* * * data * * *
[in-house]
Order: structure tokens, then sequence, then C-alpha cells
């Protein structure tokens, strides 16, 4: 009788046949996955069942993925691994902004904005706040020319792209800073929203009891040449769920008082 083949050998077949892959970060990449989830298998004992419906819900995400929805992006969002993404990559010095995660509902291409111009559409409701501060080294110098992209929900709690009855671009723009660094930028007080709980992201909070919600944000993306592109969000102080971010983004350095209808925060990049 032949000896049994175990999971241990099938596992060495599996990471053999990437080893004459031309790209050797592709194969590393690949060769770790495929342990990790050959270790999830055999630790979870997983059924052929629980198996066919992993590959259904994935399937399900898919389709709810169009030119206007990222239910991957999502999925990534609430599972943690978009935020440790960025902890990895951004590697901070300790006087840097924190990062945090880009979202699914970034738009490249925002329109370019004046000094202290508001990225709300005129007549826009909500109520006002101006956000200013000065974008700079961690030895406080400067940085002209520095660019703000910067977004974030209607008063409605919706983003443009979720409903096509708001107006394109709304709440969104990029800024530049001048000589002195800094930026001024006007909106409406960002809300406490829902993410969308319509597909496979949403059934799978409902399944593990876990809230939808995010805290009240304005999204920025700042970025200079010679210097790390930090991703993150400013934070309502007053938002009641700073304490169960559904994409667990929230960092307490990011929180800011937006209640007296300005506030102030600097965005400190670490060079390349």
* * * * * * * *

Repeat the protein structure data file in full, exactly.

[in-house]
Order: structure tokens, then sequence, then C-alpha cells
């Protein structure tokens, strides 16, 4: 009788046949996955069942993925691994902004904005706040020319792209800073929203009891040449769920008082 083949050998077949892959970060990449989830298998004992419906819900995400929805992006969002993404990559010095995660509902291409111009559409409701501060080294110098992209929900709690009855671009723009660094930028007080709980992201909070919600944000993306592109969000102080971010983004350095209808925060990049 032949000896049994175990999971241990099938596992060495599996990471053999990437080893004459031309790209050797592709194969590393690949060769770790495929342990990790050959270790999830055999630790979870997983059924052929629980198996066919992993590959259904994935399937399900898919389709709810169009030119206007990222239910991957999502999925990534609430599972943690978009935020440790960025902890990895951004590697901070300790006087840097924190990062945090880009979202699914970034738009490249925002329109370019004046000094202290508001990225709300005129007549826009909500109520006002101006956000200013000065974008700079961690030895406080400067940085002209520095660019703000910067977004974030209607008063409605919706983003443009979720409903096509708001107006394109709304709440969104990029800024530049001048000589002195800094930026001024006007909106409406960002809300406490829902993410969308319509597909496979949403059934799978409902399944593990876990809230939808995010805290009240304005999204920025700042970025200079010679210097790390930090991703993150400013934070309502007053938002009641700073304490169960559904994409667990929230960092307490990011929180800011937006209640007296300005506030102030600097965005400190670490060079390349």